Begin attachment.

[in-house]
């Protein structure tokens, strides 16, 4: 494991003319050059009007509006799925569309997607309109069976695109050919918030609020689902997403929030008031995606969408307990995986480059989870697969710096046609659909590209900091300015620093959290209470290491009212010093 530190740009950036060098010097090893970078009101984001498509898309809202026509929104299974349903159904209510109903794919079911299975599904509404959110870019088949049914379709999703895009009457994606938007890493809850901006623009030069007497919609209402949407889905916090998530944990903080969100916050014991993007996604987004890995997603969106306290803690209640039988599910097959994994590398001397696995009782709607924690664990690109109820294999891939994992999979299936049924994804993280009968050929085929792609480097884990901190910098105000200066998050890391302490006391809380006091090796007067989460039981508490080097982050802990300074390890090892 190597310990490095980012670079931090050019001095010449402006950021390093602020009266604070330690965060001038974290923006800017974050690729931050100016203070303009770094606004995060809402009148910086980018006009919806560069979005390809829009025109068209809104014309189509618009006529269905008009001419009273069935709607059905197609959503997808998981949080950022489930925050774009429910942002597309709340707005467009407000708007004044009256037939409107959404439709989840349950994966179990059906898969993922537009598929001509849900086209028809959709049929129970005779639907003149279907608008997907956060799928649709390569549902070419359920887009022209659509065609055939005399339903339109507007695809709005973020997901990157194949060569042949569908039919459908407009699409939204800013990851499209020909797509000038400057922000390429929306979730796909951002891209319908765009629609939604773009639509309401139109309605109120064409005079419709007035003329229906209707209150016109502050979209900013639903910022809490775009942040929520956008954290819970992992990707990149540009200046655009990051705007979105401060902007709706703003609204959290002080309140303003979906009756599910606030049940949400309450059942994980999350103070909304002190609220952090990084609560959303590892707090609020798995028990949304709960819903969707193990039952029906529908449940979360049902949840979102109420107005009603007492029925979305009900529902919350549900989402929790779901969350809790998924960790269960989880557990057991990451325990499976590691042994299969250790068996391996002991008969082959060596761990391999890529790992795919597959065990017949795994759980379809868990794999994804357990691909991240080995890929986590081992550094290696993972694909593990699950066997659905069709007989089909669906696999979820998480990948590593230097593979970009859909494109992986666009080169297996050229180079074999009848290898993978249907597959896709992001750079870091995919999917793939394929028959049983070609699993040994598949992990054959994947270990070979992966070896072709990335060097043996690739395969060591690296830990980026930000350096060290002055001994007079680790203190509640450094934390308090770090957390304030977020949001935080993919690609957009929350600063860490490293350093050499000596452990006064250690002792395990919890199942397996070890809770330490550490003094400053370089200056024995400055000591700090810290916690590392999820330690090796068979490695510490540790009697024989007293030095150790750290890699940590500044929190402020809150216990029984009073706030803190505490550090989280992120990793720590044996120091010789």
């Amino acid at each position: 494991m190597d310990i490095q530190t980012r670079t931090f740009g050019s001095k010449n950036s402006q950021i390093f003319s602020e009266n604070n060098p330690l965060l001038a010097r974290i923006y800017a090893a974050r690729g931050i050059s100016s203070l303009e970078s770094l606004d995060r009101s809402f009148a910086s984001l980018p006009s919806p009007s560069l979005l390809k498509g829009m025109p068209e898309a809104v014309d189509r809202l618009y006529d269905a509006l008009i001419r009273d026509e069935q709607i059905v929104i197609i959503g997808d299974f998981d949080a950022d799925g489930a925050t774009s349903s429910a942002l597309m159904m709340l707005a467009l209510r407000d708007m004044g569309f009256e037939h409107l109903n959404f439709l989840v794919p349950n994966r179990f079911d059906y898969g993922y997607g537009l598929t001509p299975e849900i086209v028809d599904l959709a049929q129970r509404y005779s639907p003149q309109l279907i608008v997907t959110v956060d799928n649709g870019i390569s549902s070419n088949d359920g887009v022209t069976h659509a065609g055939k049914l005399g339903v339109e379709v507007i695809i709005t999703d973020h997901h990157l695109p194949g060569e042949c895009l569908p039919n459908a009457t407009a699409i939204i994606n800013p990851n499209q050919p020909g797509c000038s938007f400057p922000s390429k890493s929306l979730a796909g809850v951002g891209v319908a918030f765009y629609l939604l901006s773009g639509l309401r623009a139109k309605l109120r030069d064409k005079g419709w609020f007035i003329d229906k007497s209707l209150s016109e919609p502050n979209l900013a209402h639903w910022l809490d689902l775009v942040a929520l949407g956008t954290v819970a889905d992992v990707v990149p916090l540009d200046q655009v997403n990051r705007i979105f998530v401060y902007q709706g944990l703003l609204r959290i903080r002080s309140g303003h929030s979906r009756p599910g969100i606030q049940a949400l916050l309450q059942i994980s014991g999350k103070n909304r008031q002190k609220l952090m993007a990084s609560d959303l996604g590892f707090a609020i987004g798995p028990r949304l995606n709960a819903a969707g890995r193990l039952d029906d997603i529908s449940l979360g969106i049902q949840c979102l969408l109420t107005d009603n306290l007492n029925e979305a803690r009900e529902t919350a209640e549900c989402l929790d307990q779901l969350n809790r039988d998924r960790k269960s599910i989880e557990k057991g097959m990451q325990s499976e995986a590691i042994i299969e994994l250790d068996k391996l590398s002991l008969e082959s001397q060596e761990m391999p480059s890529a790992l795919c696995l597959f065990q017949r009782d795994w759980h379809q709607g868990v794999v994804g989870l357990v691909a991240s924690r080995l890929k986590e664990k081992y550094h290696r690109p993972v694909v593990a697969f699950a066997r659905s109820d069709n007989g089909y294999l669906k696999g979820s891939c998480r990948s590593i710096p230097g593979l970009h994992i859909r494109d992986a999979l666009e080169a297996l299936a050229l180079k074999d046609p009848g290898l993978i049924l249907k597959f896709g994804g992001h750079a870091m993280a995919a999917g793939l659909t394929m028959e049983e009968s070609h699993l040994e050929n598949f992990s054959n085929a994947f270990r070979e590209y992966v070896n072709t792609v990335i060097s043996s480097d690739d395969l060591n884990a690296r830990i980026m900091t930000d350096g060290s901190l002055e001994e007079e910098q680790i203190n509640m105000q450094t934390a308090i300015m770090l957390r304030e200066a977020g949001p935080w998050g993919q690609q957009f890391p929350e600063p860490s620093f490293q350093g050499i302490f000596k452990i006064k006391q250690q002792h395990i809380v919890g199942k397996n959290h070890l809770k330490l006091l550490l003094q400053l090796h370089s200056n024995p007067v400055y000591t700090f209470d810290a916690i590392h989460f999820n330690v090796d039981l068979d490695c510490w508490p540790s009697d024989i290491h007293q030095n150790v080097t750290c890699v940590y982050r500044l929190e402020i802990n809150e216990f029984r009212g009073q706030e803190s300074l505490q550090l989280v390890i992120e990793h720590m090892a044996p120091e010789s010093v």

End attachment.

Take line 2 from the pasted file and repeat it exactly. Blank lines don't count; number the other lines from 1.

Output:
């Protein structure tokens, strides 16, 4: 494991003319050059009007509006799925569309997607309109069976695109050919918030609020689902997403929030008031995606969408307990995986480059989870697969710096046609659909590209900091300015620093959290209470290491009212010093 530190740009950036060098010097090893970078009101984001498509898309809202026509929104299974349903159904209510109903794919079911299975599904509404959110870019088949049914379709999703895009009457994606938007890493809850901006623009030069007497919609209402949407889905916090998530944990903080969100916050014991993007996604987004890995997603969106306290803690209640039988599910097959994994590398001397696995009782709607924690664990690109109820294999891939994992999979299936049924994804993280009968050929085929792609480097884990901190910098105000200066998050890391302490006391809380006091090796007067989460039981508490080097982050802990300074390890090892 190597310990490095980012670079931090050019001095010449402006950021390093602020009266604070330690965060001038974290923006800017974050690729931050100016203070303009770094606004995060809402009148910086980018006009919806560069979005390809829009025109068209809104014309189509618009006529269905008009001419009273069935709607059905197609959503997808998981949080950022489930925050774009429910942002597309709340707005467009407000708007004044009256037939409107959404439709989840349950994966179990059906898969993922537009598929001509849900086209028809959709049929129970005779639907003149279907608008997907956060799928649709390569549902070419359920887009022209659509065609055939005399339903339109507007695809709005973020997901990157194949060569042949569908039919459908407009699409939204800013990851499209020909797509000038400057922000390429929306979730796909951002891209319908765009629609939604773009639509309401139109309605109120064409005079419709007035003329229906209707209150016109502050979209900013639903910022809490775009942040929520956008954290819970992992990707990149540009200046655009990051705007979105401060902007709706703003609204959290002080309140303003979906009756599910606030049940949400309450059942994980999350103070909304002190609220952090990084609560959303590892707090609020798995028990949304709960819903969707193990039952029906529908449940979360049902949840979102109420107005009603007492029925979305009900529902919350549900989402929790779901969350809790998924960790269960989880557990057991990451325990499976590691042994299969250790068996391996002991008969082959060596761990391999890529790992795919597959065990017949795994759980379809868990794999994804357990691909991240080995890929986590081992550094290696993972694909593990699950066997659905069709007989089909669906696999979820998480990948590593230097593979970009859909494109992986666009080169297996050229180079074999009848290898993978249907597959896709992001750079870091995919999917793939394929028959049983070609699993040994598949992990054959994947270990070979992966070896072709990335060097043996690739395969060591690296830990980026930000350096060290002055001994007079680790203190509640450094934390308090770090957390304030977020949001935080993919690609957009929350600063860490490293350093050499000596452990006064250690002792395990919890199942397996070890809770330490550490003094400053370089200056024995400055000591700090810290916690590392999820330690090796068979490695510490540790009697024989007293030095150790750290890699940590500044929190402020809150216990029984009073706030803190505490550090989280992120990793720590044996120091010789």